Nevertheless, we must persist

Darkness was starting to fall as we drove by Evergreen Park in Voorheesville on Friday evening. Our car’s thermometer said it was 20 degrees out, 12 degrees below freezing. We saw an old man in a pink knit hat standing in the park by the edge of the road next to a big, handwritten sign.

“Nevertheless, she persisted,” his sign said.

We knew that these were the words the Senate majority leader, Republican Mitch McConnell from Kentucky, had said about the silencing of Elizabeth Warren, the Democratic senator from Massachusetts, as she had tried to read a letter written by Coretta Scott King. King had written the letter in 1986 when Jeff Sessions was being considered for a federal judgeship, which he didn’t get.

Warren was reading the letter on Feb. 7, three decades after King wrote it, because Senator Sessions was now being considered for the post of attorney general — an appointment the Senate ultimately approved, largely along party lines.

Warren had been told she was violating a Senate rule that senators were not to demean one another; she firmly explained she was reading an historic document into the record. “I’m simply reading what she wrote,” said Warren.

After she was silenced, McConnell said, “She was warned. She was given an explanation. Nevertheless, she persisted.”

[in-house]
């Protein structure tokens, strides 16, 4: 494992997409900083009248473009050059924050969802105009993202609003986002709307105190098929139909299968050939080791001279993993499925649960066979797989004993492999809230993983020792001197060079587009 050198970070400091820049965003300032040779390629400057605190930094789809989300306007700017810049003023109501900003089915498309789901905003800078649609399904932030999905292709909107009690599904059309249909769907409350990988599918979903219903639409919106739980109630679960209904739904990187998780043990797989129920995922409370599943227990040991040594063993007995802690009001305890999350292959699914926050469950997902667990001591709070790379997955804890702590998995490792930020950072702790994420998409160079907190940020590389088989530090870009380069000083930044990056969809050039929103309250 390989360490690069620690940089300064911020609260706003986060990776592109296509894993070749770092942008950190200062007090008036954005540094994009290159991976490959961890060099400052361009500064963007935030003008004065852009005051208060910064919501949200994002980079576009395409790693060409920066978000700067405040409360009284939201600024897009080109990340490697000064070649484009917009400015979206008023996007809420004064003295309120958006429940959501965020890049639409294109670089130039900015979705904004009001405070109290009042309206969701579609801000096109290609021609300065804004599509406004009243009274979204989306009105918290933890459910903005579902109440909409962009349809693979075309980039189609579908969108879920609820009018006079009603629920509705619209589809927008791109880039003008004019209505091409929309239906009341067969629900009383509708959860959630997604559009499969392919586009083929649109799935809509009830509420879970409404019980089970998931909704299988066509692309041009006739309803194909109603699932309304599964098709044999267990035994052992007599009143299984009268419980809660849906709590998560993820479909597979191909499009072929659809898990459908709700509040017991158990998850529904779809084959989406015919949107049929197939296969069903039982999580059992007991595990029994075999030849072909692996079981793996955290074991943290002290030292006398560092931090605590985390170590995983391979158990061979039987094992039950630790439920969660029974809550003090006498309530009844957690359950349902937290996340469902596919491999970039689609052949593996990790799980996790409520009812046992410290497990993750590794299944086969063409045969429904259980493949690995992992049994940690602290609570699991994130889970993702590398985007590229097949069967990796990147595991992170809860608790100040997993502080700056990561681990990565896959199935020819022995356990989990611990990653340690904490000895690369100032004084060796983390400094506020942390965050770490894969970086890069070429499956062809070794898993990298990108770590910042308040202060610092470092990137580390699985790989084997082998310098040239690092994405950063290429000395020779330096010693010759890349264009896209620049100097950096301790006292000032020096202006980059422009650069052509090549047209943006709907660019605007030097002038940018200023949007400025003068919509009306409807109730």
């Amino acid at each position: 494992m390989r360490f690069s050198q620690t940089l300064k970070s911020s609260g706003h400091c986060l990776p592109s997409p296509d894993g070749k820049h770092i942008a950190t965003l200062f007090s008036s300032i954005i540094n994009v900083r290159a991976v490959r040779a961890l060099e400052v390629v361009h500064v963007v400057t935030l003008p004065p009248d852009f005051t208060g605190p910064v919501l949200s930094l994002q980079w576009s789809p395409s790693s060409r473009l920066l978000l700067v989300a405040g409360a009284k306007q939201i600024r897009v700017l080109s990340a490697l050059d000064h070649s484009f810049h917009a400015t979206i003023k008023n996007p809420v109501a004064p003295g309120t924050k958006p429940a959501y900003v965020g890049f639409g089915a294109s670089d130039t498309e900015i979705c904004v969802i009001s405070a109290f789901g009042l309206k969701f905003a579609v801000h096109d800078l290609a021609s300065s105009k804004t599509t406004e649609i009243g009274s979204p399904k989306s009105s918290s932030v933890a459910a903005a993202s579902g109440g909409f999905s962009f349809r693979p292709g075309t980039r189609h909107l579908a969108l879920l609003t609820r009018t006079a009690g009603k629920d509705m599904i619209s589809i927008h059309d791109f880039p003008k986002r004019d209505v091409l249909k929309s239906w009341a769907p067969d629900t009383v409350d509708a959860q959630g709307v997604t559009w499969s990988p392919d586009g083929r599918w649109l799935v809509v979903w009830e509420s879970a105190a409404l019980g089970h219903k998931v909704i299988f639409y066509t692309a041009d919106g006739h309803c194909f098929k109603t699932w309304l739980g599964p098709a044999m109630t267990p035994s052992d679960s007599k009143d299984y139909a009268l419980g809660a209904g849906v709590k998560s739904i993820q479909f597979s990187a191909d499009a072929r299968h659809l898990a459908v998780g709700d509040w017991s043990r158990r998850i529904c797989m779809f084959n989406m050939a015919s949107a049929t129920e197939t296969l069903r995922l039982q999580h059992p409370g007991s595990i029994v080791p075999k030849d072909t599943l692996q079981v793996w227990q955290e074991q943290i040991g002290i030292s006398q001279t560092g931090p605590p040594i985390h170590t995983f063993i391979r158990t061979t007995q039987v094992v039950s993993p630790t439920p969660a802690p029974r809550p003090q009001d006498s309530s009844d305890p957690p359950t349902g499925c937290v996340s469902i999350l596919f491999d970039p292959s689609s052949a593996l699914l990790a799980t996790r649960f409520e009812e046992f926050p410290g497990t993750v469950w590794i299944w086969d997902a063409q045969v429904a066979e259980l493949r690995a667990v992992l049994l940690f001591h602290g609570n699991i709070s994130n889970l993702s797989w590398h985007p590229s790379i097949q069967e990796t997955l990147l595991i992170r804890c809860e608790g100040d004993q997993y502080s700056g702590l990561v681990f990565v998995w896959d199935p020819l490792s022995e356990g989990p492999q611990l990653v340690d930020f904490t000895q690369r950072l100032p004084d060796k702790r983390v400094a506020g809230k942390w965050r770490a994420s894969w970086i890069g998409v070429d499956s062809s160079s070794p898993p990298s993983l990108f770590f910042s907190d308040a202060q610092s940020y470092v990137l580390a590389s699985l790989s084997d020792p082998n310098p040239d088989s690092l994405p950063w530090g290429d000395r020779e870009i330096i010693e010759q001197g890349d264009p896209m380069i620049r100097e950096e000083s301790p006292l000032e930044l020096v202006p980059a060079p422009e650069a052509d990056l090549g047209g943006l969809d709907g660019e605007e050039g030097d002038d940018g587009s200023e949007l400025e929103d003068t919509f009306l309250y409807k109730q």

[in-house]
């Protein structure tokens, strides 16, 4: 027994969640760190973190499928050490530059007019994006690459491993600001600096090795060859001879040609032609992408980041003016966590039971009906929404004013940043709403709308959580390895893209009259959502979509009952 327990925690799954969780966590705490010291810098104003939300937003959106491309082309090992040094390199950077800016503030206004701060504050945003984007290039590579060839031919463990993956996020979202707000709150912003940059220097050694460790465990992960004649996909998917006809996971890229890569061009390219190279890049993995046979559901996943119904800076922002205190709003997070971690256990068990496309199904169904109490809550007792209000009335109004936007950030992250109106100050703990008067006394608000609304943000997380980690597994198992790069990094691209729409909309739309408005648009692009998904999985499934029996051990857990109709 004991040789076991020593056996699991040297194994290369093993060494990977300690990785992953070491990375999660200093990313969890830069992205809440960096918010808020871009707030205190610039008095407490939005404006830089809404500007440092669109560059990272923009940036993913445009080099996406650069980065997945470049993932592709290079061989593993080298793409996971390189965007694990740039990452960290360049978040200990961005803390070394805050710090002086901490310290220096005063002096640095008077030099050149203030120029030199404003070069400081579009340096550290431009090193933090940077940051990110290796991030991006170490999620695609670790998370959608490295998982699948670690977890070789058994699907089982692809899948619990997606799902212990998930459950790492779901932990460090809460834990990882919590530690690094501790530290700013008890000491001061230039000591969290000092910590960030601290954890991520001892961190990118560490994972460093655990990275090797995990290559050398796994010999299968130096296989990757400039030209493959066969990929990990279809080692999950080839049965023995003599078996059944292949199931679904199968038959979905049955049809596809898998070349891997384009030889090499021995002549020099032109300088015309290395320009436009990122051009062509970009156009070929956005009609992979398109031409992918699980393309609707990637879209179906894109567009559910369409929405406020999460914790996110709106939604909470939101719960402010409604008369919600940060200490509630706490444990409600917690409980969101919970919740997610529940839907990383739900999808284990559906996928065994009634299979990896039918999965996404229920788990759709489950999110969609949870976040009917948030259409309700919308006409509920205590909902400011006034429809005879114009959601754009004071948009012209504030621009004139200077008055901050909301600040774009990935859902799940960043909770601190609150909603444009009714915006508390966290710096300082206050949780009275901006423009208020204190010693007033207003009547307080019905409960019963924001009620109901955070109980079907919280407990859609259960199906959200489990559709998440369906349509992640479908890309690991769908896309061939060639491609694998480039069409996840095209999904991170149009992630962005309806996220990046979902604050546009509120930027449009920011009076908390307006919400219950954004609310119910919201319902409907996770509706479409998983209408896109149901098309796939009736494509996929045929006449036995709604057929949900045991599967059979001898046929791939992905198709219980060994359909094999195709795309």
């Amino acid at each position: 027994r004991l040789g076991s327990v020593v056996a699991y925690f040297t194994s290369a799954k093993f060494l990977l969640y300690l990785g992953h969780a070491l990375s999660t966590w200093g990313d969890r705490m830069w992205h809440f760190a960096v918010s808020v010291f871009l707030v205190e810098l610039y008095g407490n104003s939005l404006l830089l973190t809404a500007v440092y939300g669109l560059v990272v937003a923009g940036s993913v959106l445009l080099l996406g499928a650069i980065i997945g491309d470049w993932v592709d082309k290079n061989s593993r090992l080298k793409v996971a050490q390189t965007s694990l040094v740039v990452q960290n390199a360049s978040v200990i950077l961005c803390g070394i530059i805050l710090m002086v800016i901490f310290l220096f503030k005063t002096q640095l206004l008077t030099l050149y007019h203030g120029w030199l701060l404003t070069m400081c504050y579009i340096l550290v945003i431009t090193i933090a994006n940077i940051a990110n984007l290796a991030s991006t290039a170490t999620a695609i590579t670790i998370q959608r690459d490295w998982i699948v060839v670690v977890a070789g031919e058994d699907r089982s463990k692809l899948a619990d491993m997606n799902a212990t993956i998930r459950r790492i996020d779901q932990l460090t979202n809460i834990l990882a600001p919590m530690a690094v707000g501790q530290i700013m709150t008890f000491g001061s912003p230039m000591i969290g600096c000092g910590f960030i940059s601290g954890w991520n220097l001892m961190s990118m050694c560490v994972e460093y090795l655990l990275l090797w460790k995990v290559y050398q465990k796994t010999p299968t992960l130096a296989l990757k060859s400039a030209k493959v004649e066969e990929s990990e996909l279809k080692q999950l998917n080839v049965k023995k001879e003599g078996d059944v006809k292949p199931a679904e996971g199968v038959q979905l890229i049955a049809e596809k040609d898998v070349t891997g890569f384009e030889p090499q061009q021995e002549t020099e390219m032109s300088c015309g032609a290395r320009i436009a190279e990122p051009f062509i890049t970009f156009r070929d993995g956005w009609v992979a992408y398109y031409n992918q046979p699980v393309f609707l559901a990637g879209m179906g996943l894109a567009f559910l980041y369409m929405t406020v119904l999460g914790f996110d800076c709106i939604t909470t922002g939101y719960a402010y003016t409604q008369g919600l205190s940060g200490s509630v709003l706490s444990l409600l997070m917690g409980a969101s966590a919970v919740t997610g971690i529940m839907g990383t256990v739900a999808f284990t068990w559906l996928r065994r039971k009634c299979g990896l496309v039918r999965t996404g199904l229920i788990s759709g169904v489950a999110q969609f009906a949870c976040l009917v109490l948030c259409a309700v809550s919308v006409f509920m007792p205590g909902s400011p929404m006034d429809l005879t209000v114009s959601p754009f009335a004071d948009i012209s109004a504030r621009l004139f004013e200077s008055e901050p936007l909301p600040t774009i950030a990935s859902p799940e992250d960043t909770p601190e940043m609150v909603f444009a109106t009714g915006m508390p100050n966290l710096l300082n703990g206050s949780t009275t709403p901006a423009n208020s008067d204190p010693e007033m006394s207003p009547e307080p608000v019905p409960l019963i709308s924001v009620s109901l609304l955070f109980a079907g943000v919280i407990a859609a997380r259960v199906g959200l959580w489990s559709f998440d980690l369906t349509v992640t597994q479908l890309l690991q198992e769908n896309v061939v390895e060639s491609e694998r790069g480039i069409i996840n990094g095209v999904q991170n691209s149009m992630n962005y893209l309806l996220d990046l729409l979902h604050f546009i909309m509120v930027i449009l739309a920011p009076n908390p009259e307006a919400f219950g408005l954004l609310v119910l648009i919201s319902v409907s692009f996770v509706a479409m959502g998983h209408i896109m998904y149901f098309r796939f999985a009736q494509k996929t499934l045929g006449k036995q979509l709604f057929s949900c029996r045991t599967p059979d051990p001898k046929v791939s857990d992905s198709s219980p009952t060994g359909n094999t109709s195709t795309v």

Those words, fueled by social media, reverberated across the country and around the world, as examples were cited of women who, throughout history, refused to be silenced, women who persisted — from Rosa Parks to Malala Yousafzai.

But what were those words doing here in Voorheesville on a whiteboard next to a man standing in a foot of snow? We turned our car around, parked in the church lot, and darted through the flow of traffic to find out.

The man with the sign is Stephen Tompkins, age 63. A retired school social worker, he has been standing on the edge of Evergreen Park every day since Donald Trump became president. He stands there, next to his whiteboard, until darkness falls. He said it gives him time to think of the message he will write the next day. He plans to conduct this solitary protest each day for the first 100 days of Trump’s presidency.

“I’ve gotten more thank-yous than f--k-yous,” he said. “The worst was, this lady rolled down her window and said, ‘I hope you freeze out there.’ I wear layers,” he said.

What he enjoyed the most on Friday, he said, was “the women driving by who smiled — it was a little affirmation.”

Tompkins hasn’t protested since he was a young man — 45 years ago, he saw violence as he protested at Richard Nixon’s inauguration. Watching the women’s march on Washington after Trump’s inauguration, he said, “totally blew me away.”

The first message he wrote on his whiteboard was: “Thank you, women marchers, for your peaceful voice.”

Tompkins, who lives on Beaver Dam Road in the Helderbergs, chose the park at the center of Voorheesville because “it is a public place — and it’s pretty.”

Tompkins grew up in a family where his parents talked about politics at the dinner table and would write letters to the editor. His father, an accountant for General Electric was a Republican who voted for Nixon in 1960 while his mother voted for Kennedy. A World War II veteran, his father “changed during the Vietnam War,” he said. “My parents became liberal as they aged.”

Tompkins himself became a Buddhist as he aged. “I like to create the least harm,” he said.